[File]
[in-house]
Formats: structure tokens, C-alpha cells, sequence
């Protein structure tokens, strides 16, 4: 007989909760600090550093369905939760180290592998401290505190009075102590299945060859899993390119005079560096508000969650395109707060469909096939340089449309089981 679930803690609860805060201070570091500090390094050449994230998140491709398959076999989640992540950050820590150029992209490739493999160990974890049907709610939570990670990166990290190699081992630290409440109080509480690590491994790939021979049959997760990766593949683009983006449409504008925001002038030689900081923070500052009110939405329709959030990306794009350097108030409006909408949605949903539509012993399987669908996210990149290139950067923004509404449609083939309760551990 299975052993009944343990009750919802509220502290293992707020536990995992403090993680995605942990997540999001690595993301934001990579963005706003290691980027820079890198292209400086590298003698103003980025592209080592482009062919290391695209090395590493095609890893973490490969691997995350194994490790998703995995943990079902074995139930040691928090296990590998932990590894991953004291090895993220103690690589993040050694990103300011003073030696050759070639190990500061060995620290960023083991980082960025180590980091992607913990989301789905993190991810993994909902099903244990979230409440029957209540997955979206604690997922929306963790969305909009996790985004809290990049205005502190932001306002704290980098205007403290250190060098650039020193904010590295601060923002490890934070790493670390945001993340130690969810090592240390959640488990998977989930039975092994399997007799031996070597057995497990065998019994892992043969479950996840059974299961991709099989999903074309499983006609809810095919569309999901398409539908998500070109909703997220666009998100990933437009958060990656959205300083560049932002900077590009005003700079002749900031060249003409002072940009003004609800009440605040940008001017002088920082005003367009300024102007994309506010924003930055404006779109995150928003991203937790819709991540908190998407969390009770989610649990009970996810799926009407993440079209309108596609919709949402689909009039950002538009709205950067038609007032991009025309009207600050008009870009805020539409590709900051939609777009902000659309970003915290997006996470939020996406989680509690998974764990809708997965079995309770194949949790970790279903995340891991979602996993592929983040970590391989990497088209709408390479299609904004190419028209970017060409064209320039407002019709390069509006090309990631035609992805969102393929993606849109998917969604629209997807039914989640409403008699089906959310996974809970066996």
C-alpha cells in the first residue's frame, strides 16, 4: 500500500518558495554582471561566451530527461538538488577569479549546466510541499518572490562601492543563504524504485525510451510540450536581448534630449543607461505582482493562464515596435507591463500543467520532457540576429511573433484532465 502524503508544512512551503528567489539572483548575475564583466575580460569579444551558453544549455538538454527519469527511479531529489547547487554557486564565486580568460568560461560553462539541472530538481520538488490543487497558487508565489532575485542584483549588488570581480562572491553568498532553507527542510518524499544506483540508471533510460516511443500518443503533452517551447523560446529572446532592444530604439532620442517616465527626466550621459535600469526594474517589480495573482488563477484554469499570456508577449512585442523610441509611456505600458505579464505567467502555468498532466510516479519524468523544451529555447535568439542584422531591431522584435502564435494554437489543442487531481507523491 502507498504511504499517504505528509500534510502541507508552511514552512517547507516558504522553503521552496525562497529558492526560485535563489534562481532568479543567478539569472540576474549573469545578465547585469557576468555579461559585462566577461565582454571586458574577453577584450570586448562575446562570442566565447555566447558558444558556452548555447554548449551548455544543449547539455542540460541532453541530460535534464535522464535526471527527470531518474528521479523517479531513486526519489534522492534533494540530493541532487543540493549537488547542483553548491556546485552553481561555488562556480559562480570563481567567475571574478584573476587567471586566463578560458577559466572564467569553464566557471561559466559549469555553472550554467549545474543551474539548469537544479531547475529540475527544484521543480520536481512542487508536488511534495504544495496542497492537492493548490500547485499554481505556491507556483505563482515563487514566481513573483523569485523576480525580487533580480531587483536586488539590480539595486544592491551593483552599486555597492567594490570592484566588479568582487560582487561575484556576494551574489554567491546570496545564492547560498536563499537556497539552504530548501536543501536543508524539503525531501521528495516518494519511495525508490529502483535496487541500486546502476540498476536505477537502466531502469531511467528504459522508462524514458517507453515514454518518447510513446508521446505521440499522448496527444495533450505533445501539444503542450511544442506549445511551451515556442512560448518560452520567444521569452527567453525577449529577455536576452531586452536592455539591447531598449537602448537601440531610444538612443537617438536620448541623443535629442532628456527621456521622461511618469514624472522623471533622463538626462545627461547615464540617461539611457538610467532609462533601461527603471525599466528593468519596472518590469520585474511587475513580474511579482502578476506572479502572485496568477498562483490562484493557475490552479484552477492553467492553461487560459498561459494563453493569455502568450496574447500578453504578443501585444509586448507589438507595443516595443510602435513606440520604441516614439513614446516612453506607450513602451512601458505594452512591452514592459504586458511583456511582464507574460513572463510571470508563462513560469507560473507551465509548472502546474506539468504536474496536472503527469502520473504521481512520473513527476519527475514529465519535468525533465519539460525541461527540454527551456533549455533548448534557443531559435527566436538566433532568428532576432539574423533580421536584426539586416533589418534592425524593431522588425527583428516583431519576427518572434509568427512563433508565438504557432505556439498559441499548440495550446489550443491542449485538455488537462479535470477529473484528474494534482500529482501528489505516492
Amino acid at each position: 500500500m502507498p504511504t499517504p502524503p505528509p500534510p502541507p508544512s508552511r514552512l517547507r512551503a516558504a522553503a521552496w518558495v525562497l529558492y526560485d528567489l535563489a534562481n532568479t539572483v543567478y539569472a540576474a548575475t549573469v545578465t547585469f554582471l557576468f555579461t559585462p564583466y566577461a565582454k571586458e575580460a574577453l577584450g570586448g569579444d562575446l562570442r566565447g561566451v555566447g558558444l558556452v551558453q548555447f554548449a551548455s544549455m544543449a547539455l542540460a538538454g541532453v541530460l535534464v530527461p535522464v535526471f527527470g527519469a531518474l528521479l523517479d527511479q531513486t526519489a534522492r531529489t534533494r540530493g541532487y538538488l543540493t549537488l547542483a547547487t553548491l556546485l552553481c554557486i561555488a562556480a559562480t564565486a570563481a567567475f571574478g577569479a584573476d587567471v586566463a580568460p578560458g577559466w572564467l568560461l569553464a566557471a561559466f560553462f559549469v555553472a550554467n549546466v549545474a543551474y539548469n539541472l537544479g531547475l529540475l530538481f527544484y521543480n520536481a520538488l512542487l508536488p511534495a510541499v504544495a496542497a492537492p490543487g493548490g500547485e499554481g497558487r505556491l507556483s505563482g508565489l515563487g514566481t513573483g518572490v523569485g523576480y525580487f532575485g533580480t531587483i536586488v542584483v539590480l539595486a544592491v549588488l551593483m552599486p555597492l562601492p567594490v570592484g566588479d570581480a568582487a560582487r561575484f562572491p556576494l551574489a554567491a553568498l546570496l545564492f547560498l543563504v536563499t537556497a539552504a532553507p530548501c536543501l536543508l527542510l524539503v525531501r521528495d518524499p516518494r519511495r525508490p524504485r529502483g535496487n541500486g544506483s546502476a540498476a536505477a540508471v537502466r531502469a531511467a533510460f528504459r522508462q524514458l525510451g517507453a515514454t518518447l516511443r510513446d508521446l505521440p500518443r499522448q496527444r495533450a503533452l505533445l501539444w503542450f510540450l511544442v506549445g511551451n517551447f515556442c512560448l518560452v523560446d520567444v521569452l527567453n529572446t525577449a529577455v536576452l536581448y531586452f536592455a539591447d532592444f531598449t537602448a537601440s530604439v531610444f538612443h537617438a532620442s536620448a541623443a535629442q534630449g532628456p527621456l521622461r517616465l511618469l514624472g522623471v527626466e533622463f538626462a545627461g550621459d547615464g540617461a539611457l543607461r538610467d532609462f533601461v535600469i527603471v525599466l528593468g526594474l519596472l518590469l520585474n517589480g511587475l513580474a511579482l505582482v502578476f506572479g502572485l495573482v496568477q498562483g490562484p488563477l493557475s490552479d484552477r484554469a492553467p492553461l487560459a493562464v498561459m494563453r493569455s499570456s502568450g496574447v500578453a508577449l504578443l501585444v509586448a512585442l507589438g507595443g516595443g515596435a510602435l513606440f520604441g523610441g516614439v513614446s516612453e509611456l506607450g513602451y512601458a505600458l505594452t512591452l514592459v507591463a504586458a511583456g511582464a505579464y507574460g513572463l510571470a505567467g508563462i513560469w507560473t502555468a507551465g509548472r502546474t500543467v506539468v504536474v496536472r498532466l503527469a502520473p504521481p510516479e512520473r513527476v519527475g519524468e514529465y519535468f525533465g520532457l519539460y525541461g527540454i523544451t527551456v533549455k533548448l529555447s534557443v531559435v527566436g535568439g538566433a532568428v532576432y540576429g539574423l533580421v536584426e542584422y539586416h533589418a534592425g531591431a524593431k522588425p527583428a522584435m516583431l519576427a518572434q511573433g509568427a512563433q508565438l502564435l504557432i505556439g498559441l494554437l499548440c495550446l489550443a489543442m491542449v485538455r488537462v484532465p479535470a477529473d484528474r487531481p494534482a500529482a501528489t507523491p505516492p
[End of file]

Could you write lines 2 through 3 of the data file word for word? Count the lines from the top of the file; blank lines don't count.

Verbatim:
Formats: structure tokens, C-alpha cells, sequence
């Protein structure tokens, strides 16, 4: 007989909760600090550093369905939760180290592998401290505190009075102590299945060859899993390119005079560096508000969650395109707060469909096939340089449309089981 679930803690609860805060201070570091500090390094050449994230998140491709398959076999989640992540950050820590150029992209490739493999160990974890049907709610939570990670990166990290190699081992630290409440109080509480690590491994790939021979049959997760990766593949683009983006449409504008925001002038030689900081923070500052009110939405329709959030990306794009350097108030409006909408949605949903539509012993399987669908996210990149290139950067923004509404449609083939309760551990 299975052993009944343990009750919802509220502290293992707020536990995992403090993680995605942990997540999001690595993301934001990579963005706003290691980027820079890198292209400086590298003698103003980025592209080592482009062919290391695209090395590493095609890893973490490969691997995350194994490790998703995995943990079902074995139930040691928090296990590998932990590894991953004291090895993220103690690589993040050694990103300011003073030696050759070639190990500061060995620290960023083991980082960025180590980091992607913990989301789905993190991810993994909902099903244990979230409440029957209540997955979206604690997922929306963790969305909009996790985004809290990049205005502190932001306002704290980098205007403290250190060098650039020193904010590295601060923002490890934070790493670390945001993340130690969810090592240390959640488990998977989930039975092994399997007799031996070597057995497990065998019994892992043969479950996840059974299961991709099989999903074309499983006609809810095919569309999901398409539908998500070109909703997220666009998100990933437009958060990656959205300083560049932002900077590009005003700079002749900031060249003409002072940009003004609800009440605040940008001017002088920082005003367009300024102007994309506010924003930055404006779109995150928003991203937790819709991540908190998407969390009770989610649990009970996810799926009407993440079209309108596609919709949402689909009039950002538009709205950067038609007032991009025309009207600050008009870009805020539409590709900051939609777009902000659309970003915290997006996470939020996406989680509690998974764990809708997965079995309770194949949790970790279903995340891991979602996993592929983040970590391989990497088209709408390479299609904004190419028209970017060409064209320039407002019709390069509006090309990631035609992805969102393929993606849109998917969604629209997807039914989640409403008699089906959310996974809970066996």